value for per_child_auto_alloc_size. If not, then the bus device can
allocate the space itself before the child device is probed.
To achieve this, the bus device can use dev->parent_platdata in each of its
three children. This can be auto-allocated if the bus driver (or bus uclass)
has a non-zero value for per_child_platdata_auto_alloc_size. If not, then
the bus device or uclass can allocate the space itself before the child
device is probed.
Also the bus driver can define the child_pre_probe() and child_post_remove()
methods to allow it to do some processing before the child is activated or
after it is deactivated.
Similarly the bus uclass can define the child_post_bind() method to obtain
the per-child platform data from the device tree and set it up for the child.
The bus uclass can also provide a child_pre_probe() method. Very often it is
the bus uclass that controls these features, since it avoids each driver
having to do the same processing. Of course the driver can still tweak and
override these activities.
Note that the information that controls this behaviour is in the bus's
driver, not the child's. In fact it is possible that child has no knowledge
that it is connected to a bus. The same child device may even be used on two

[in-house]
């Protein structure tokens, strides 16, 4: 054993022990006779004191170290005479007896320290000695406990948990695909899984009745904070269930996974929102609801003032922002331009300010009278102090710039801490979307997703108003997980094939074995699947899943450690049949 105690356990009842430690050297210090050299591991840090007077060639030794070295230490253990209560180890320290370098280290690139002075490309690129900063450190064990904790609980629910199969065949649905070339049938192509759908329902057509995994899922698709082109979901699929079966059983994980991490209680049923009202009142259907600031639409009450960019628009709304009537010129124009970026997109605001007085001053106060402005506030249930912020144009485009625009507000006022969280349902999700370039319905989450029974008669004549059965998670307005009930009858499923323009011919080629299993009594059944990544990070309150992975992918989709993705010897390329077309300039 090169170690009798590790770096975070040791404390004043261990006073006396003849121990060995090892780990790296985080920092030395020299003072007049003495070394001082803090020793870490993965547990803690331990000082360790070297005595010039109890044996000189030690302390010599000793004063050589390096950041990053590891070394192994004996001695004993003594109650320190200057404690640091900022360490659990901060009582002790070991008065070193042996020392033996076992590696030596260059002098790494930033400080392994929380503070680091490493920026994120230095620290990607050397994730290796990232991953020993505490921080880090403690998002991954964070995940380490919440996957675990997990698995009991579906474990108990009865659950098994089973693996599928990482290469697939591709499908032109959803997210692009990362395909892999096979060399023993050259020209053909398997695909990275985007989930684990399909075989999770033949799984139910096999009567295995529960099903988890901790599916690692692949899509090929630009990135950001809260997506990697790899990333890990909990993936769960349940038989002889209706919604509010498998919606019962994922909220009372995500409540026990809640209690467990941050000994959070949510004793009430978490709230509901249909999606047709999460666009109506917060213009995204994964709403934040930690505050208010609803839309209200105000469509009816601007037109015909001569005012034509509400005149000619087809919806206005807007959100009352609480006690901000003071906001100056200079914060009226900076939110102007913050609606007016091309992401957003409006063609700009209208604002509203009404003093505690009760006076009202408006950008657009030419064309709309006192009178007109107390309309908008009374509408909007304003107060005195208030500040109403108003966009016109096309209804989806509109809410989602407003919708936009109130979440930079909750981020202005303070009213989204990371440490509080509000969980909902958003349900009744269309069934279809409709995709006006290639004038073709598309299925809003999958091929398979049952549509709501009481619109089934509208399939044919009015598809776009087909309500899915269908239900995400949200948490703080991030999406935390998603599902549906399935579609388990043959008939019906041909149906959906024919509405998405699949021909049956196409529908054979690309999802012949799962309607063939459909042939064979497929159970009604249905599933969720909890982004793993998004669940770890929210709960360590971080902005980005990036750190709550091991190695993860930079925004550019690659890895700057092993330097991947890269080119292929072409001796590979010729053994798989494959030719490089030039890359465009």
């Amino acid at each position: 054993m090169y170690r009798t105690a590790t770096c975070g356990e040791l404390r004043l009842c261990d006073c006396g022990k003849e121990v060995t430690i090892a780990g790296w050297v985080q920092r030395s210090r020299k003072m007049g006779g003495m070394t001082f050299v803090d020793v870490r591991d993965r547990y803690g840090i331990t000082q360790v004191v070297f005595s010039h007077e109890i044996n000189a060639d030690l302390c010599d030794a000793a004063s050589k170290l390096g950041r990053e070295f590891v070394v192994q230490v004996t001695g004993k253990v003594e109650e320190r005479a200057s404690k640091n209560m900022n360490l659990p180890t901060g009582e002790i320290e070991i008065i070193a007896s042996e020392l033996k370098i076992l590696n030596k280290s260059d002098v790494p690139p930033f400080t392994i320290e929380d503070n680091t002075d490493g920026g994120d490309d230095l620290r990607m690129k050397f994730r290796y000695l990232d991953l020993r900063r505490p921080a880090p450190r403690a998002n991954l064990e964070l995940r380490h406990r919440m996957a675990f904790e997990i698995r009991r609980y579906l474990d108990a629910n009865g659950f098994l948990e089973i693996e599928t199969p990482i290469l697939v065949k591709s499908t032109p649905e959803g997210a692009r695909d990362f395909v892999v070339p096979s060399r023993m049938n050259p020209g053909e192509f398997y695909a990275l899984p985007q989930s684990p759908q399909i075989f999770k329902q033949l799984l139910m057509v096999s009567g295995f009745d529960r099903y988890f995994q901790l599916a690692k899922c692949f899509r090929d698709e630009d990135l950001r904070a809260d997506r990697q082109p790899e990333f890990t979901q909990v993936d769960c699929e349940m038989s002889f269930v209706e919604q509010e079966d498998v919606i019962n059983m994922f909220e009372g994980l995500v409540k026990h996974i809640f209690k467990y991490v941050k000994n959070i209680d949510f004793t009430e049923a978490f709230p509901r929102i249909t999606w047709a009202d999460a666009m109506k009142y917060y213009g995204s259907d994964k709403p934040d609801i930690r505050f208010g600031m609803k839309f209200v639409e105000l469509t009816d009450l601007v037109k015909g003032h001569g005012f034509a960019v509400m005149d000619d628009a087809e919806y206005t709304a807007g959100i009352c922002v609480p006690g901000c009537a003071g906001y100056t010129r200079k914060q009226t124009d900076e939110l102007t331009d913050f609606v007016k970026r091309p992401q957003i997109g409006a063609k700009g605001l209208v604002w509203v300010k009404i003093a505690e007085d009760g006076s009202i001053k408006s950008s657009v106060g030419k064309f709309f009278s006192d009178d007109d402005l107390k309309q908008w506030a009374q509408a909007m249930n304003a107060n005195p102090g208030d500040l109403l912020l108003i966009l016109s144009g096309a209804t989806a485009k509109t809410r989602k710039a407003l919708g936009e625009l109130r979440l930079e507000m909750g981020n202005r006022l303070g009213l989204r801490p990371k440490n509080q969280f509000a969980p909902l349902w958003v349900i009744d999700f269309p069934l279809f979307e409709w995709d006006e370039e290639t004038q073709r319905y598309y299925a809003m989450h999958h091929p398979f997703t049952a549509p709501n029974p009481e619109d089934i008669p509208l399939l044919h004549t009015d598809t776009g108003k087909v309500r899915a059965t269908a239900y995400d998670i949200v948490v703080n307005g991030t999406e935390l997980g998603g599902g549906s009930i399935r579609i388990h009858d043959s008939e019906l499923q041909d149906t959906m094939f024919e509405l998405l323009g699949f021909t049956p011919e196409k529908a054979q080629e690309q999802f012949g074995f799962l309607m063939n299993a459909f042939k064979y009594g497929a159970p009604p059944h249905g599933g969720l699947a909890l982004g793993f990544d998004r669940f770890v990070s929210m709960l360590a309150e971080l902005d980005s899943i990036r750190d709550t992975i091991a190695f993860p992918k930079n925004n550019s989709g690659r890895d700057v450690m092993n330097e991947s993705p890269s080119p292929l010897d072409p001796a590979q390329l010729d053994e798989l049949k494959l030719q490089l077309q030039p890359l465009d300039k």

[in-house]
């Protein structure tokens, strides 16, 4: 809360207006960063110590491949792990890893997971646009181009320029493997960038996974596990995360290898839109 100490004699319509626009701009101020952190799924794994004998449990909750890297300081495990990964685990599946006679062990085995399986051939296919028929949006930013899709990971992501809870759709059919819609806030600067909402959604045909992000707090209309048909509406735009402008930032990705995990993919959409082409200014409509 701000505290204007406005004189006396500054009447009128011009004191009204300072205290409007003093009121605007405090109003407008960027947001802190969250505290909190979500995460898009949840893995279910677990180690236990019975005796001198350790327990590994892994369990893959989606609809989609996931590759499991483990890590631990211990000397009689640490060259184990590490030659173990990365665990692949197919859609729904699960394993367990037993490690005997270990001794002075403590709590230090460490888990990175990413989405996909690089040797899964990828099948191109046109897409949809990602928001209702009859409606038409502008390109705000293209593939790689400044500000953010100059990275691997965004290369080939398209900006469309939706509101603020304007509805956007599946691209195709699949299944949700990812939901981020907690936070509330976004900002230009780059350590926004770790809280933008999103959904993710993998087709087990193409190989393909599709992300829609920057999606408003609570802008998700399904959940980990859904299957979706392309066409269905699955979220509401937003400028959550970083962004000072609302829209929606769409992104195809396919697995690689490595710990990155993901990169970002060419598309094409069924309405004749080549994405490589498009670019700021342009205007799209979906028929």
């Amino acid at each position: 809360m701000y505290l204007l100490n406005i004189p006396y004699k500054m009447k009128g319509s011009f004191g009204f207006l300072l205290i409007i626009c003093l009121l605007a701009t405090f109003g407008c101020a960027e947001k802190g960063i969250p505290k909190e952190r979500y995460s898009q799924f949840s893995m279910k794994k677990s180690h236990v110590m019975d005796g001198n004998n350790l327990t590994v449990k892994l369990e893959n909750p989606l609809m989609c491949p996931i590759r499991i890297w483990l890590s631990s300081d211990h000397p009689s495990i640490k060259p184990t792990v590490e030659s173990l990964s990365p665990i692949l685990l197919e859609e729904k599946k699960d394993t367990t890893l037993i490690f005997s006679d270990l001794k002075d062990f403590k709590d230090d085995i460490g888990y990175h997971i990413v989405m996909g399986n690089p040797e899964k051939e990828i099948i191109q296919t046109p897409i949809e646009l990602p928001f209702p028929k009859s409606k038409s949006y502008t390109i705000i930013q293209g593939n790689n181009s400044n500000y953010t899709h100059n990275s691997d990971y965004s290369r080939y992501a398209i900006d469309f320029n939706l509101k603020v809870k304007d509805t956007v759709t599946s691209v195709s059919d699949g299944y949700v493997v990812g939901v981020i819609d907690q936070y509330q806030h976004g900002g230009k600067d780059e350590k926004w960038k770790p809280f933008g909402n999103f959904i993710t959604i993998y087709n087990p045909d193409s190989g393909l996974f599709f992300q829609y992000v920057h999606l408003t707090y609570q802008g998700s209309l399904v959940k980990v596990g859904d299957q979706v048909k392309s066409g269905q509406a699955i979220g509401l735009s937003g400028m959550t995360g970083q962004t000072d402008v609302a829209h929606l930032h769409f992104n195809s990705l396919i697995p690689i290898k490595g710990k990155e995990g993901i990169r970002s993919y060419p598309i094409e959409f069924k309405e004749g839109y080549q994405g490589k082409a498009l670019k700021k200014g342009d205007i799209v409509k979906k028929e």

......@@ -495,7 +510,8 @@ bus device, regardless of its own views on the matter.
The uclass for the device can also contain data private to that uclass.
But note that each device on the bus may be a memeber of a different
uclass, and this data has nothing to do with the child data for each child
on the bus.
on the bus. It is the bus' uclass that controls the child with respect to
the bus.
Driver Lifecycle
......
......@@ -3,7 +3,8 @@ How to port a SPI driver to driver model
Here is a rough step-by-step guide. It is based around converting the
exynos SPI driver to driver model (DM) and the example code is based
around U-Boot v2014.10-rc2 (commit be9f643).
around U-Boot v2014.10-rc2 (commit be9f643). This has been updated for
v2015.04.
It is quite long since it includes actual code examples.